But I fear that very few Cambodians are benefiting from any of the businesses here. Siem Reap where the Angkor Wat is collecting hefty fees that could be put back into restoration is going to a mega corporation Sokamex which already has oil and gas and high end tourism income galour. It’s not hard to observe that there are a few Cambodians at the top driving their Hummers with body guards at the ready and most people barely making it. There is also lot of foreign money and investment in tourism and business that extracts labor, raw materials and tourist money leaves the country rather than being put back into it.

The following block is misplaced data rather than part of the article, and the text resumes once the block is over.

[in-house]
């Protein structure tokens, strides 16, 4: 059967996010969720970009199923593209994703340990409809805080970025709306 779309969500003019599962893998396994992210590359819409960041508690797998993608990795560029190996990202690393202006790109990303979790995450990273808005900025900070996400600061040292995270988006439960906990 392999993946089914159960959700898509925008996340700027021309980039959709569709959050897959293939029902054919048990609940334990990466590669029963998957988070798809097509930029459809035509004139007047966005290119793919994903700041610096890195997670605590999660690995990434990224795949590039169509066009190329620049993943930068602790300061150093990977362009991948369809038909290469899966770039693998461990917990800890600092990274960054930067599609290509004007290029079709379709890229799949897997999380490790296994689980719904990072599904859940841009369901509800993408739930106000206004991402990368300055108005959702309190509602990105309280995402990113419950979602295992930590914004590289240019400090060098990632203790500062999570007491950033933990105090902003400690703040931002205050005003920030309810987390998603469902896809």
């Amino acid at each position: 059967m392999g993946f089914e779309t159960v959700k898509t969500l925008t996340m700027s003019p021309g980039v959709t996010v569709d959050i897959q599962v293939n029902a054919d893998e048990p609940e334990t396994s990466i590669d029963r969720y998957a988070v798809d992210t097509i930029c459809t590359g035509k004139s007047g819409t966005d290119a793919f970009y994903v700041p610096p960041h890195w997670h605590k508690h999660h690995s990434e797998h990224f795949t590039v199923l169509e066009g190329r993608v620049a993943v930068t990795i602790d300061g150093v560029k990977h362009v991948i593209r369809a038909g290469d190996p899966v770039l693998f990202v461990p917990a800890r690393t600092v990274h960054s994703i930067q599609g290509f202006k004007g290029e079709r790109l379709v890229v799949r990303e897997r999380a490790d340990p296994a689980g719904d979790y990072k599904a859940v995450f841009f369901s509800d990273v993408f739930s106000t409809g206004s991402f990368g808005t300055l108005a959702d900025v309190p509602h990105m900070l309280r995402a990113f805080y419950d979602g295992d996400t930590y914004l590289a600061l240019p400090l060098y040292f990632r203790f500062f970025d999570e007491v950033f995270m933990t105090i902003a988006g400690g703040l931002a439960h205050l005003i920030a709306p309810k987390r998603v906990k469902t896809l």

As you see when you get out of the tourist areas most people are still subsisting on farming and fishing or both.

Thanksgiving in Prey Veng

Thanksgiving in Prey Veng.

Thanksgiving in Prey Veng.

What does $12.50 buy at the Prey Veng farmers market?
Long beans, cucumbers, carrots, limes, basil, hot peppers, ginger, lettuce, mangos, shallots, onions, green mangos, tomatoes, potatoes, tamarind, egg plant, palm sugar, white sugar and fresh ground coconut. All for Thanksgiving tomorrow. We have invited Khmer friends and colleagues, Peace Corp volunteers and MCC SALT volunteers.

No Turkey our here. A few scrawny chickens. So our friend Kim Warren who is visiting brought out some frozen chicken breast for us all.

Are things that good in the USA?


Prey Veng Meat Seller

Every day it seems Cambodians talk about migrating to the USA